(Don’t) “go the distance, Ray.”

field of dreams

If you’re old enough to remember the line, you know how this movie turns out.

A farmer (kevin costner) has a vision that inspires him to turn his prime farmland into a baseball field.  Never mind that he is WAAAY behind on his mortgage and will be foreclosed on… He keeps telling everyone that ghosts show up to practice on the field, but only he can see them.  

Of course, like any good Hollywood film, he perseveres and eventually is proven right, lots of people show up with cash in hand to watch the game, and the farm is saved.

“Space may be the final frontier,

but it’s made in a hollywood basement.”

-the Red Hot Chili Peppers

It was in 1999, while I was a manager at KPMG for the Aerospace and Defense group, that we conducted our assessment of the commercial viability of the International Space Station.  Back then, it was still early days for the program, and while the promises from NASA were full of hopes and dreams (and echoed by the space enthusiast community, who had dreams of a Babylon 5 station that they could run if NASA would only let them….) our hard nosed analysis of the actual “customers” found a major red flag:

NO ONE was interested.

15 years later, with the shuttle fleet ground and the US reliant on foreign nations (and soon) on our private sector to simply GET to the ISS, the question can be asked: what has been accomplished with the $100 Billion (with a “b”) we’ve thrown at the Great White Hope?

Well, according to Google searches… not much.

more to come, but it bears repeating the great quote from Carl Sagan at this point:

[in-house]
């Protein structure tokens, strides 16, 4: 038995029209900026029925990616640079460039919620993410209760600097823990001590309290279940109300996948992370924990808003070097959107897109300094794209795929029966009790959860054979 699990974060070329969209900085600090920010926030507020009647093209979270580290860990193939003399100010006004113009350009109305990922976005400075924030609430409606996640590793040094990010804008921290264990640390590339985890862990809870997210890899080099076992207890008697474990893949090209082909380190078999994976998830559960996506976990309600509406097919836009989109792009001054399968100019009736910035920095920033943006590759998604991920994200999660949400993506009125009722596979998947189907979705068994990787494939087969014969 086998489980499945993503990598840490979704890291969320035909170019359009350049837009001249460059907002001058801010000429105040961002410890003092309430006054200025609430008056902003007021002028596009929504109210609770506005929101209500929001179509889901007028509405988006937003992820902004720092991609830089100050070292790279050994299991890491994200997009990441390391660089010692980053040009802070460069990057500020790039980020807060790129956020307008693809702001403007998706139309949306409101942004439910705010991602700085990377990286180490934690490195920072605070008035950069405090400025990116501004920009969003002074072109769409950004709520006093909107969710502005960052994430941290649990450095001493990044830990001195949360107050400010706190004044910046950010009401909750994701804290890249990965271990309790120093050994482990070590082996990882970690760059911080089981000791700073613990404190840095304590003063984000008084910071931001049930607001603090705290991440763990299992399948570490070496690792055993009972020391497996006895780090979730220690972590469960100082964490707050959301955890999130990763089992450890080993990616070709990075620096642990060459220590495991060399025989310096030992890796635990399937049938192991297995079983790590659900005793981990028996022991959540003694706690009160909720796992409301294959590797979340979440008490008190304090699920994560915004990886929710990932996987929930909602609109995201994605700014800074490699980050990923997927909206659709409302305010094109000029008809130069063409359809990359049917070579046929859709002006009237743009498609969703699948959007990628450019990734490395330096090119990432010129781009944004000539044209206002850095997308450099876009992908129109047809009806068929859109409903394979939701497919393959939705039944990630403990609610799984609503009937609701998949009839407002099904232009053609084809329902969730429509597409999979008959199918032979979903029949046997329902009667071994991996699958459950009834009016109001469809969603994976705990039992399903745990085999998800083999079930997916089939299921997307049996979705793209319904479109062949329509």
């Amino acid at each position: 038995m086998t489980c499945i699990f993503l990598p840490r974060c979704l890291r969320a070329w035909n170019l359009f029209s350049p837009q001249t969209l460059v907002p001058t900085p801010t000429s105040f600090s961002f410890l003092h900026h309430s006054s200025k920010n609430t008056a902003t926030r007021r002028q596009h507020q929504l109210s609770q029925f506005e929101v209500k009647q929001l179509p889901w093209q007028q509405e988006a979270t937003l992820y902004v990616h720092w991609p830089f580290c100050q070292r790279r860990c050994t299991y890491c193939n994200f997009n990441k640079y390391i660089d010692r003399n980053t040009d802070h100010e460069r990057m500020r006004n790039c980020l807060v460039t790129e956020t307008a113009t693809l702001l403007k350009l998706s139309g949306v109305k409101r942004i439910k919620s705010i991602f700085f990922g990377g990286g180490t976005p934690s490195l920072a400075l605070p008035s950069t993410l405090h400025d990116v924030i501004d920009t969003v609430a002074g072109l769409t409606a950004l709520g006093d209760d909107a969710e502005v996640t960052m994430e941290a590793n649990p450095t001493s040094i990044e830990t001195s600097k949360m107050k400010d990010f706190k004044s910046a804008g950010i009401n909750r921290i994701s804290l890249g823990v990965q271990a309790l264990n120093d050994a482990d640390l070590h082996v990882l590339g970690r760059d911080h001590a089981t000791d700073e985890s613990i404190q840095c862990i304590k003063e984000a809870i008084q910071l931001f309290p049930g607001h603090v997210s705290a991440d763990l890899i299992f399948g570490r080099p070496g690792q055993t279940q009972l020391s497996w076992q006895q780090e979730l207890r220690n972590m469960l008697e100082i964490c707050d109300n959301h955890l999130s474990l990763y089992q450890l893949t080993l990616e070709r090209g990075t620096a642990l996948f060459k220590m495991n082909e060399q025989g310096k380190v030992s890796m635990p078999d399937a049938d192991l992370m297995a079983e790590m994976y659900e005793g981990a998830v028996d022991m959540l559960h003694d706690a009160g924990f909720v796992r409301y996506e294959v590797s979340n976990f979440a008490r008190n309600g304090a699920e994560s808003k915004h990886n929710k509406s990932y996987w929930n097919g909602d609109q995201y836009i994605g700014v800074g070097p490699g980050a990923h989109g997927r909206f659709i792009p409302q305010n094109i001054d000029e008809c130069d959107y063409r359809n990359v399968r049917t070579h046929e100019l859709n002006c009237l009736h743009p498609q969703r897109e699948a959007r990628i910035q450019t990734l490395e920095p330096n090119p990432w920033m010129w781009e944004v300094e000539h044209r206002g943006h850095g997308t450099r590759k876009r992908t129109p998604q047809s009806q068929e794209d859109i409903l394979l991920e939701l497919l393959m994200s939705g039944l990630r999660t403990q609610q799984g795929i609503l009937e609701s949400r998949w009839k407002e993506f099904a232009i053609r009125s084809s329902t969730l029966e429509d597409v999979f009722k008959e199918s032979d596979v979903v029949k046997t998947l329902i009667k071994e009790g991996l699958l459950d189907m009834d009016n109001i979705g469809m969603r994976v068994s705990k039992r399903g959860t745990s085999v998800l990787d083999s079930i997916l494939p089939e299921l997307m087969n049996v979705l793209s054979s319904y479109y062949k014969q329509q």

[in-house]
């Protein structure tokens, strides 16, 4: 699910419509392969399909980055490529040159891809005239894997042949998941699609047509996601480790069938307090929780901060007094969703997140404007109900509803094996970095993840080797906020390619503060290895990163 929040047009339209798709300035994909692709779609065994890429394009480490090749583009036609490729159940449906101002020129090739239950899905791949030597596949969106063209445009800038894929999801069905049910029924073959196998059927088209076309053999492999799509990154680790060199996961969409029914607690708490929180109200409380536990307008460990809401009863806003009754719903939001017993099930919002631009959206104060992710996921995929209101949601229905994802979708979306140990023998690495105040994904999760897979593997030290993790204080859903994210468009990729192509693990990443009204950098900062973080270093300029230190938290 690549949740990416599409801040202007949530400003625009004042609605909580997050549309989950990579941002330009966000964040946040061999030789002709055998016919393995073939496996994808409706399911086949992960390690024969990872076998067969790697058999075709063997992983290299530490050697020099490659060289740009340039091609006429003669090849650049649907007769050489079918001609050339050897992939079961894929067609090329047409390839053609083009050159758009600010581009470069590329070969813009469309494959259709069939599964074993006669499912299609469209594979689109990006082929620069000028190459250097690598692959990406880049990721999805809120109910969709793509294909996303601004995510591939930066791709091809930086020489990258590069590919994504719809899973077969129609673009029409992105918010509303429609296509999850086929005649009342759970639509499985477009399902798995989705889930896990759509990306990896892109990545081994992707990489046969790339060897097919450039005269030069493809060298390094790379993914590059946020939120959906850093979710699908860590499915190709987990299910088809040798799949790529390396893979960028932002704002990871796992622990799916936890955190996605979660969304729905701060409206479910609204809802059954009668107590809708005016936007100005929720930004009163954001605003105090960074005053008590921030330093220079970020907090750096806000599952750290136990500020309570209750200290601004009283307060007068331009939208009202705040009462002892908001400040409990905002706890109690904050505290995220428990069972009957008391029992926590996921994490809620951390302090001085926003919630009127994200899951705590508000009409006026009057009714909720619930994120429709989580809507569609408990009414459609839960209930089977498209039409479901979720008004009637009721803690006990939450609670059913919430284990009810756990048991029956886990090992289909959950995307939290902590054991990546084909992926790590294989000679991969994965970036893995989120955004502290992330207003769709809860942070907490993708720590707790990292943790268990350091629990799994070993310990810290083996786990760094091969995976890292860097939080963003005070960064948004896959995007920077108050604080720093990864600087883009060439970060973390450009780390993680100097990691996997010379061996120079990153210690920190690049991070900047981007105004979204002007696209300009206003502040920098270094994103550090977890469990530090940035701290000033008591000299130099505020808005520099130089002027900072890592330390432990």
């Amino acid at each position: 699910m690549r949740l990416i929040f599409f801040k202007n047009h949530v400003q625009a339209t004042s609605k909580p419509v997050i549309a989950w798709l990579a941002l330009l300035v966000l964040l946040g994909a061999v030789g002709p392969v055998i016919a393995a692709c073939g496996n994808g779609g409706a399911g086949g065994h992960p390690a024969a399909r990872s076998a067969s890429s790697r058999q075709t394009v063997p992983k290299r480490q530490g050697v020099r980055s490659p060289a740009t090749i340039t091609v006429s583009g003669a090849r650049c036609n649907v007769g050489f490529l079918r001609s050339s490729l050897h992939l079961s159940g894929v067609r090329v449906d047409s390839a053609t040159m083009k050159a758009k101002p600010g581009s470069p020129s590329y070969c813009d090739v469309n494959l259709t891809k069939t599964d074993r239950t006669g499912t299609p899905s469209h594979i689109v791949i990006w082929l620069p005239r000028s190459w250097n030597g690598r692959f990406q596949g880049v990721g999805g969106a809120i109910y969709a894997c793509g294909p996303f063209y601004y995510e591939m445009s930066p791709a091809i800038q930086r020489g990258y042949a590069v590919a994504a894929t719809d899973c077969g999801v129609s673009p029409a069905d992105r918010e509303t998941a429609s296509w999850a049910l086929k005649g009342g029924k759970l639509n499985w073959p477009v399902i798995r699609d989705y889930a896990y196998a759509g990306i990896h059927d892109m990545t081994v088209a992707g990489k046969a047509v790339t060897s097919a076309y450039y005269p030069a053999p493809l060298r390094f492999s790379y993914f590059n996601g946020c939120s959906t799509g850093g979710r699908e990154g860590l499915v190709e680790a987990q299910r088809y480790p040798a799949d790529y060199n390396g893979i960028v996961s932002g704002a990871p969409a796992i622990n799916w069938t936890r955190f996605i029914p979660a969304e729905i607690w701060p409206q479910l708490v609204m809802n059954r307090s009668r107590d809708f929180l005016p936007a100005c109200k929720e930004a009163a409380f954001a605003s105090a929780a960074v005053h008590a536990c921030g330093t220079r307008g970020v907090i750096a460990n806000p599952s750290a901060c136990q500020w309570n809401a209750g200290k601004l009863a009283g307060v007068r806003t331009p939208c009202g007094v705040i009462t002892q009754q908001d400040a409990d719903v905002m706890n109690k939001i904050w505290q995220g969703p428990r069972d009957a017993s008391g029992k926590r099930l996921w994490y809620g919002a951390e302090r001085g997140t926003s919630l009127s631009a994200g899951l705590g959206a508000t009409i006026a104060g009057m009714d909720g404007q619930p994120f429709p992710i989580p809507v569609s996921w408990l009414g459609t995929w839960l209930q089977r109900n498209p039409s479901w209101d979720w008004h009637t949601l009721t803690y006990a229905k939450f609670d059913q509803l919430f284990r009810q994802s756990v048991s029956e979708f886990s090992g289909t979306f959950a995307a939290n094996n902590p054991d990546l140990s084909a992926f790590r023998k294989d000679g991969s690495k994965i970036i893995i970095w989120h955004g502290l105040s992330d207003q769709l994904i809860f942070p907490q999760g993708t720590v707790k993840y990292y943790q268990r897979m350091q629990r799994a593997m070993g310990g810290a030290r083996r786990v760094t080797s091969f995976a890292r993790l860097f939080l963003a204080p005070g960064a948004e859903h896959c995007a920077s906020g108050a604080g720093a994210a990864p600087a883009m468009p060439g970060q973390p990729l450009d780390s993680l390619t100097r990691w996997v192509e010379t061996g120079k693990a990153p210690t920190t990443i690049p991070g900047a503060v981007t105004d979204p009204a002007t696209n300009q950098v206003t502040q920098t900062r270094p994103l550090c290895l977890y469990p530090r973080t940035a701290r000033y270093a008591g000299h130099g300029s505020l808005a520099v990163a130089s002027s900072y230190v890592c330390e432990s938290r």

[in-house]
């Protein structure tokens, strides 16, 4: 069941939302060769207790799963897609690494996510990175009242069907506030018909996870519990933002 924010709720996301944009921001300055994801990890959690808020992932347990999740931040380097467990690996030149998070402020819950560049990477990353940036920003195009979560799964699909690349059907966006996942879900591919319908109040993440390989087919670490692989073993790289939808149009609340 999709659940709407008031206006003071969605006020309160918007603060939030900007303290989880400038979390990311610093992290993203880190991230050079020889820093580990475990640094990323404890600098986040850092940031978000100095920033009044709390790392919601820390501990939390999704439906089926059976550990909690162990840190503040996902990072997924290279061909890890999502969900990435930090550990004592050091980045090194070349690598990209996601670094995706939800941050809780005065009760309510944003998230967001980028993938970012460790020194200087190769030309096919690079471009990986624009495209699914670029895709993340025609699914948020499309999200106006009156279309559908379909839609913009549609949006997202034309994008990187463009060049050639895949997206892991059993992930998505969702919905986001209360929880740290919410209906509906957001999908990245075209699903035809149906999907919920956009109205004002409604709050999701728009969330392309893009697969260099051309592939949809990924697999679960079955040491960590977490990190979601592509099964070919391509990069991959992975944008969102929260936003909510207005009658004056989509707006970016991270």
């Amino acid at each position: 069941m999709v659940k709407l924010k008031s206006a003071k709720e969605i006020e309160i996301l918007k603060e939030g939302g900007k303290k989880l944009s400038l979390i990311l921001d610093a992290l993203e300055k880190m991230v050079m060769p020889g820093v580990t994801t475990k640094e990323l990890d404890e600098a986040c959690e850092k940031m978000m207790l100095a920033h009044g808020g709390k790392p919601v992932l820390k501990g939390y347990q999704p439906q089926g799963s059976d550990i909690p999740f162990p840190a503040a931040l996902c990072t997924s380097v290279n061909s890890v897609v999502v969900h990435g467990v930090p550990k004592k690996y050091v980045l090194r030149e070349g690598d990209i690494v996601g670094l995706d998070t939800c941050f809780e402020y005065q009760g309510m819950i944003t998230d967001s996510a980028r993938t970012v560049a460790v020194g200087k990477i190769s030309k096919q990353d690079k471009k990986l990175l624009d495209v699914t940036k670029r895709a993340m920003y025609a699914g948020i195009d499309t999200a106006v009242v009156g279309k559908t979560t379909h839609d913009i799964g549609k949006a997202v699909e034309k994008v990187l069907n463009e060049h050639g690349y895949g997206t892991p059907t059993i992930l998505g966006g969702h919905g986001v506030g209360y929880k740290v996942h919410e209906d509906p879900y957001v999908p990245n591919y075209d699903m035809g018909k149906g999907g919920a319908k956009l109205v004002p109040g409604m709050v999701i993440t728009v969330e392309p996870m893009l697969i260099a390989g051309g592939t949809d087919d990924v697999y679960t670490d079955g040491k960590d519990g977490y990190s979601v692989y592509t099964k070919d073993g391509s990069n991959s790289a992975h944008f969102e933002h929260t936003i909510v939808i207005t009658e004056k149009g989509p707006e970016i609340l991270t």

“But the fact that some geniuses were laughed at does not imply that all who are laughed at are geniuses. They laughed at Columbus, they laughed at Fulton, they laughed at the Wright Brothers. But they also laughed at Bozo the Clown.”

3 thoughts on “(Don’t) “go the distance, Ray.”

  1. Good to have Space Cynics back!

    I was writing a response about how, if nothing else, we got some valuable experience operating a manned spacecraft for years on end . . . then realized the Russians already did that already with Mir. So, yeah. I guess there’s a list of ISS experiments available, but I have no idea whether you could do them with ISS versus just sending up a spacecraft to do experiments in LEO every so often. Maybe not.

    That annoys me. NASA’s funding never really seems to grow much, but it also doesn’t shrink – and there’s other stuff that could have been done with the money sunken into the ISS and Shuttle.

    our hard nosed analysis of the actual “customers” found a major red flag:

    NO ONE was interested.

    Same problem with commercial space launch in general IIRC. The percentage of payloads that aren’t done by some governmental organization (including the military) is pretty tiny.

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